The appearance of gossypibomas may mimic that of malignant tumors; therefore, they can lead to unnecessary invasive procedures. Gossypiboma is a legal problem, and because of underreporting due to this, as well as cases in which the lesions are misdiagnosed, estimating the real incidence of gossypibomas may be difficult. The reported incidence of retained foreign bodies like sponges, needles, rubber tubing or parts of instruments following surgery ranges from 0.01% to 0.001%, of which gossypibomas comprise up to 80% of cases (
7). Obesity, emergency conditions, number of surgeons and change of surgical teams, and massive hemorrhage are risk factors of this complication. Obese patients have a huge intraperitoneal space where sponges may be lost, and obesity may increase the technical difficulty of the operation ( 8). The BMI of both of our patients was upper-limit normal. Both reported being obese since adolescence. Other risk factors include unexpected changes in operation condition and the failure to properly count sponges and instruments. Gawande et al. ( 9) identified several risk factors for gossypiboma ( Table 1) and found that it was nine times more common during emergency surgeries and four times more common when an operation required an unanticipated change during surgery. Clinical manifestations of this complication, such as infection and sepsis or a palpable mass that mimics a benign or malignant tumor in the abdomen and pelvis, may occur immediately during the postoperative period. However, it may instead remain asymptomatic for a long time. One of our patients was symptomatic after four years, and in the other case, her symptom appeared after 25 years ( 10). Therefore, the diagnosis of gossypiboma may be difficult unless it is specifically kept in mind, especially with patients who have a history of surgery. The histopathology of gossypiboma consisted of fibers of sponge in the central portion and an inflammation reaction in the peripheral wall surrounded by fibrosis ( 11).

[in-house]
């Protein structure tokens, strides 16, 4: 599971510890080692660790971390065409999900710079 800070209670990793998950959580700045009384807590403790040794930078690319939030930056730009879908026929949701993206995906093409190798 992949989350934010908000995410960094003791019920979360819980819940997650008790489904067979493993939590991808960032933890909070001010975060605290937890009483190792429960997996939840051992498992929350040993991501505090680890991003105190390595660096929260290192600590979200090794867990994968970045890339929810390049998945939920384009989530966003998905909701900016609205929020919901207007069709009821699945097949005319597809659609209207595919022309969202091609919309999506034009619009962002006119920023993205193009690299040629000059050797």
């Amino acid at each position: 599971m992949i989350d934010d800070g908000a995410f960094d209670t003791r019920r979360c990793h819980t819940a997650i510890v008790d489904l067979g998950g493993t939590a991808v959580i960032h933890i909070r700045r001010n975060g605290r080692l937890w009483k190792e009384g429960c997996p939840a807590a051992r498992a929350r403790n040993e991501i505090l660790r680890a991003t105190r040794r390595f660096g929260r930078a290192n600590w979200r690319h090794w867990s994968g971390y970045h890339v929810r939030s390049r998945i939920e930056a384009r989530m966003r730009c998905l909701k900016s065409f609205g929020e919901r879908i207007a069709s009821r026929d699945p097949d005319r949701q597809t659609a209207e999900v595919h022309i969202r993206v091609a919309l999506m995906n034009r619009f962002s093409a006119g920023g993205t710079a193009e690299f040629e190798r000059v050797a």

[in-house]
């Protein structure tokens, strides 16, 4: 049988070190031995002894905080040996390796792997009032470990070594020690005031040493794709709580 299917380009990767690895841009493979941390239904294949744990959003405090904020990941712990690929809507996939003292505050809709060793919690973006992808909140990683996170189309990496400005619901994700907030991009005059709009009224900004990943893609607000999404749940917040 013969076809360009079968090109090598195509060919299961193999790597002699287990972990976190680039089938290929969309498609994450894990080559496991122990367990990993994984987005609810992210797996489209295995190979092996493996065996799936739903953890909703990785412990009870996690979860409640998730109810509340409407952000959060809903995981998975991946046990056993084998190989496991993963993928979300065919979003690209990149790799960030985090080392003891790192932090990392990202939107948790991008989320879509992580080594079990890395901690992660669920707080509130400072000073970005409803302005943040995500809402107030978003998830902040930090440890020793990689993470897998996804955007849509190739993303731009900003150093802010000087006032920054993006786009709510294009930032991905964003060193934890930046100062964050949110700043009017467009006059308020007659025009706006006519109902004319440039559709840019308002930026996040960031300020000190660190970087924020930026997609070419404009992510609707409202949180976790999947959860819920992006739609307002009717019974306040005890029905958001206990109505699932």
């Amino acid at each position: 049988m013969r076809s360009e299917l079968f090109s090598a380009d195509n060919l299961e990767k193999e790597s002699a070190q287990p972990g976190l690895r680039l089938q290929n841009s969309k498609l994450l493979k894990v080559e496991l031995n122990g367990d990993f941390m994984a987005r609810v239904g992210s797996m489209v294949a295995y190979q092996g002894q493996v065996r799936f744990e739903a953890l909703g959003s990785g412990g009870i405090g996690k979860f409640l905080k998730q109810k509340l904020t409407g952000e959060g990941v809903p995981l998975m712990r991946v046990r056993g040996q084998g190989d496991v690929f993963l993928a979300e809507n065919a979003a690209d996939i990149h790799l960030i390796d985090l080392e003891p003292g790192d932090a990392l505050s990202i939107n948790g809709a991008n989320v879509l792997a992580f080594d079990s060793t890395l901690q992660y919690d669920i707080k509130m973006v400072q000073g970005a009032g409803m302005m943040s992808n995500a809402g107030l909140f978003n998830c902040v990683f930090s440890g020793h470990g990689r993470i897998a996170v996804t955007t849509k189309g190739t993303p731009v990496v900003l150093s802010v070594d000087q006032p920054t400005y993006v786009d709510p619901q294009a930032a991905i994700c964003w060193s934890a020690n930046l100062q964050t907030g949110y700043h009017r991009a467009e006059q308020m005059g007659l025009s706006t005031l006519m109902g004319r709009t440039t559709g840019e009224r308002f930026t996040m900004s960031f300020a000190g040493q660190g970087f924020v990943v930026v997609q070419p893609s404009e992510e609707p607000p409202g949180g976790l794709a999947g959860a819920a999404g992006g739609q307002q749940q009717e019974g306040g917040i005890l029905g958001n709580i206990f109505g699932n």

Table 1. Risk Factors for Retention of a Foreign Body After Surgery in 54 Patients
Characteristics Risk Ratio Range Operation performed on an emergency basis 8.8 2.4 - 31.9 Unexpected change in operation 4.1 1.4 - 12.4 > 1 Surgical team involved 3.4 0.8 - 14.1 Change in nursing staff during procedure 1.9 0.7 - 5.4 Body mass index (Per 1 unit increment) 1.1 1.0 - 1.2 Volume of blood lost (per 100ml increment) 1.0 1.0 - 1.10 Counts of sponges and instrument performed 0.6 0.03 - 13.9 Female Sex 0.4 0.1 - 1.3